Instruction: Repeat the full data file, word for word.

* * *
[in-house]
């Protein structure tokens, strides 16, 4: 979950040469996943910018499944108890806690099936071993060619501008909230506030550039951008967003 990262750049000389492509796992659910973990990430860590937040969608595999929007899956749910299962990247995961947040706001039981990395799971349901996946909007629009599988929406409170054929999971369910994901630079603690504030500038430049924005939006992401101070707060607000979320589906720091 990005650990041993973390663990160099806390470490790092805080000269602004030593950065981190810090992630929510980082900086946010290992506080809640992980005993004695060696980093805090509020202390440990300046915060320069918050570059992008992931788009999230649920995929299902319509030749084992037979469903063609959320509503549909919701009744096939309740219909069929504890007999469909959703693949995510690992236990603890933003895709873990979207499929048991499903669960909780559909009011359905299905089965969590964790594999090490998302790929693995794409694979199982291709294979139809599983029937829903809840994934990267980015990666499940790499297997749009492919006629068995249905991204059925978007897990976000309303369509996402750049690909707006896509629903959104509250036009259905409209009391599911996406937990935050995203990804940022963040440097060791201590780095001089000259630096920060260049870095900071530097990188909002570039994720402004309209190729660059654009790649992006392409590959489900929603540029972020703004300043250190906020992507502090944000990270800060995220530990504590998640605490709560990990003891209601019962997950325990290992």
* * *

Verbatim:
[in-house]
């Protein structure tokens, strides 16, 4: 979950040469996943910018499944108890806690099936071993060619501008909230506030550039951008967003 990262750049000389492509796992659910973990990430860590937040969608595999929007899956749910299962990247995961947040706001039981990395799971349901996946909007629009599988929406409170054929999971369910994901630079603690504030500038430049924005939006992401101070707060607000979320589906720091 990005650990041993973390663990160099806390470490790092805080000269602004030593950065981190810090992630929510980082900086946010290992506080809640992980005993004695060696980093805090509020202390440990300046915060320069918050570059992008992931788009999230649920995929299902319509030749084992037979469903063609959320509503549909919701009744096939309740219909069929504890007999469909959703693949995510690992236990603890933003895709873990979207499929048991499903669960909780559909009011359905299905089965969590964790594999090490998302790929693995794409694979199982291709294979139809599983029937829903809840994934990267980015990666499940790499297997749009492919006629068995249905991204059925978007897990976000309303369509996402750049690909707006896509629903959104509250036009259905409209009391599911996406937990935050995203990804940022963040440097060791201590780095001089000259630096920060260049870095900071530097990188909002570039994720402004309209190729660059654009790649992006392409590959489900929603540029972020703004300043250190906020992507502090944000990270800060995220530990504590998640605490709560990990003891209601019962997950325990290992």